Channel 4 executives warn of privatization risks
The bosses of Channel 4 have warned that there could be “a real risk” to some of its programs if it were privatized.
The government is considering whether to privatize the channel, now financed by advertisements but owned by the state.
Channel 4 CEO Alex Mahon said: “We need to make sure that the media landscape is strengthened, not made worse, by any changes to the channel.”
The government is expected to announce a review of the “future landscape of public service broadcasting” in the near future.
In releasing Channel 4’s annual report on Tuesday, executives trumpeted the success of shows like The Great British Bake Off, It’s A Sin and Grayson’s Art Club as well as a better-than-expected £ 74million surplus despite the pandemic .
A private Channel 4 could prioritize profit over public service, its bosses have warned.
Programming director Ian Katz cited the “depth level” of the news as some of the program likely to be under pressure, as well as programs featuring under-represented voices.
He also mentioned shows like The Write Offs by Sandi Toksvig, on adult literacy; We Are Lady Parts, a sitcom about a Muslim female punk group; and Steph’s Packed Lunch, which gives “an investment in appropriate regional representation live in the program every day”.
“And you just need to think about some of the scripted TV shows we’ve been doing recently,” he said.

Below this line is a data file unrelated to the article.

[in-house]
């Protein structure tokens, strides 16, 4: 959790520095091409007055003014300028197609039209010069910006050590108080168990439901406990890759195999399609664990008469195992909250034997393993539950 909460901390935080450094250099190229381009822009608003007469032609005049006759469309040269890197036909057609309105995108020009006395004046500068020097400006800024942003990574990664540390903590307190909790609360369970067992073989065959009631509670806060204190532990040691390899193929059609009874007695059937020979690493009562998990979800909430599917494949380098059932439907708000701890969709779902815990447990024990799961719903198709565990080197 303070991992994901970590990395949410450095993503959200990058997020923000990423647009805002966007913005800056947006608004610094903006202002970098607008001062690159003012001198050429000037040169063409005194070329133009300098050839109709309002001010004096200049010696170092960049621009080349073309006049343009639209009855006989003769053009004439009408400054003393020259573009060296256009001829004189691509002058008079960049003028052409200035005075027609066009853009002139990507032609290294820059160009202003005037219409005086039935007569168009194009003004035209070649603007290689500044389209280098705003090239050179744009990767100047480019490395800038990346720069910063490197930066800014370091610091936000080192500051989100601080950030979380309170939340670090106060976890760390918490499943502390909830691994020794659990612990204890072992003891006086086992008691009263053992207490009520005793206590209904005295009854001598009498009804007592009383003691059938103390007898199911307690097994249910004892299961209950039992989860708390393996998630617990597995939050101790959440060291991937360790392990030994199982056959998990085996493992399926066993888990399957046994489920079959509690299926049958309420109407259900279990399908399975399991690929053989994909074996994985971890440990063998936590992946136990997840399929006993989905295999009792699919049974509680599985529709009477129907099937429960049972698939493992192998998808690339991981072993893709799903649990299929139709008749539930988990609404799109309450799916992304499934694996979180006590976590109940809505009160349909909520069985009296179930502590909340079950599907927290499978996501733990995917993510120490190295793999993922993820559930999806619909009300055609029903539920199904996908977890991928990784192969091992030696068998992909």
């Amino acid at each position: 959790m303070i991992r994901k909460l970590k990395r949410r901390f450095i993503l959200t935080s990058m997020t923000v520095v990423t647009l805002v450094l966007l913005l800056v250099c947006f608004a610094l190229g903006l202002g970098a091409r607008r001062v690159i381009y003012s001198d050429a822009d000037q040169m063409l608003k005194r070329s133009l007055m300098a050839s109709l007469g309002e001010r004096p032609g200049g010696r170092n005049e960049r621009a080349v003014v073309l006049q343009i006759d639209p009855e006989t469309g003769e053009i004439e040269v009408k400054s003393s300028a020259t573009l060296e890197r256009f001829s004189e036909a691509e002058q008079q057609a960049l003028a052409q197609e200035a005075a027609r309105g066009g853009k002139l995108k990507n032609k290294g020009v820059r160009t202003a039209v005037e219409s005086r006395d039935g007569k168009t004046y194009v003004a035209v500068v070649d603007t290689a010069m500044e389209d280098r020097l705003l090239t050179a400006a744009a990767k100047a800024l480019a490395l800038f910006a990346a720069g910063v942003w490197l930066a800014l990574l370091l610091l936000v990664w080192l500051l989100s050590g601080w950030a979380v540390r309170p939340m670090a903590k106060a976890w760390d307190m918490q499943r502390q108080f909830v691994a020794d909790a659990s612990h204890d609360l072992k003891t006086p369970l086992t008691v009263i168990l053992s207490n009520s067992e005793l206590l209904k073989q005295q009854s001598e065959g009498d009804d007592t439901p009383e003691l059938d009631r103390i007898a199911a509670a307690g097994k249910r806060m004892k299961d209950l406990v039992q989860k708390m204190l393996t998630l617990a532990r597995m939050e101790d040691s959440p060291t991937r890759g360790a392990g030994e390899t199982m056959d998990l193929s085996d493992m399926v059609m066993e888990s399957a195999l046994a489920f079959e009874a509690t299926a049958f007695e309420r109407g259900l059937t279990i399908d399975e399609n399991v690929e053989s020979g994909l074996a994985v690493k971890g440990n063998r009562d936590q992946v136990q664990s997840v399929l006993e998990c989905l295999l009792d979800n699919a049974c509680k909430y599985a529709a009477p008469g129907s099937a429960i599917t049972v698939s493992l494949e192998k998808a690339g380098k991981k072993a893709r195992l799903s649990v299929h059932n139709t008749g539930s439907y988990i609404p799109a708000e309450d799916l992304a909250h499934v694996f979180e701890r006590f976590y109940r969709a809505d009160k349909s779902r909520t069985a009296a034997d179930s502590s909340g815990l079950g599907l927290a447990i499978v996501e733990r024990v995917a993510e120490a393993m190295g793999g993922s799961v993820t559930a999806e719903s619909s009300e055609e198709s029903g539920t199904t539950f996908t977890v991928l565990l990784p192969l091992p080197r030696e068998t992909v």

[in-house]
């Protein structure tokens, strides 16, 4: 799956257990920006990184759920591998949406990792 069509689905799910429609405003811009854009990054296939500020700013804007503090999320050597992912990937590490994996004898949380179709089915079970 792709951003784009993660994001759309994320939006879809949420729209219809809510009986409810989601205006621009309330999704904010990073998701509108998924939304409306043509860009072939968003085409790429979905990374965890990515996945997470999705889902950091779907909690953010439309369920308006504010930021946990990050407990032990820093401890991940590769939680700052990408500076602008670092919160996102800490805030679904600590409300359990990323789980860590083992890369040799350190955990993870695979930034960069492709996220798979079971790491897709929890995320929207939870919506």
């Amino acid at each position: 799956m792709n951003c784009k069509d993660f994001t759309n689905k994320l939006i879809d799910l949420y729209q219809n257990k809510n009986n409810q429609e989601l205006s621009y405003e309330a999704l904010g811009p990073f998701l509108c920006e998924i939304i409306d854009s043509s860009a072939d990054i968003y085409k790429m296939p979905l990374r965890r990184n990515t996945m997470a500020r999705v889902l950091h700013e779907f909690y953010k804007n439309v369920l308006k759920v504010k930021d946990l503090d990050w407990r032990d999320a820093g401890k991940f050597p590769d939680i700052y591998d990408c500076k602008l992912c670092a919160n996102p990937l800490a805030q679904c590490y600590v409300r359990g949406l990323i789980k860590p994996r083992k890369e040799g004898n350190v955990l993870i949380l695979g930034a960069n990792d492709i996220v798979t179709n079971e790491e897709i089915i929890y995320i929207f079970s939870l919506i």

“It’s a Sin is a shining example because it’s a show that was turned down by all broadcasters before we produced it. It just wouldn’t have happened if we hadn’t been there, and I think there are quite a few shows in our schedule of this ilk. “
He added, “These are all shows that emerge because everyone on the channel is imbued with public service ethics, and that’s the kind of TV they try to do every day, and I think there’s a real risk if you lose that, that you lose a lot of that kind of programming. “
Mahon told reporters: “We always have to be careful of anything that could be irreversible and that could possibly damage some of these things that we do for the industry and that we do for the UK.”
She highlighted Channel 4’s decision to move staff to Leeds, Glasgow and Bristol, revealing that Channel 4 News will be co-hosted from Leeds from September 6.
“Starting to have the news hosted several nights a week from outside London – co-hosted – is a big difference,” she said.
“No other national broadcaster does this. It has been an important part of our program and I think we want this to continue. You might wonder if this would be done under different structures.”
“Appropriate ownership model”
Culture Secretary Oliver Dowden told MPs last month that a committee is looking into the future of Channel 4 to consider “how best to make it sustainable in the future, and does that necessarily mean that it continues to belong to the state? “
He explained, “The scale and pace of the evolution of the broadcasting market continues at a steady pace and it is important when we look at the broadcasting landscape that we look at the appropriate ownership model for Channel. 4. “
On Tuesday, Katz also said programming budgets rebounded after being cut at the start of the Covid pandemic.
“Dramatic spending this year is already considerably higher than last year and will again be significantly higher next year,” he said.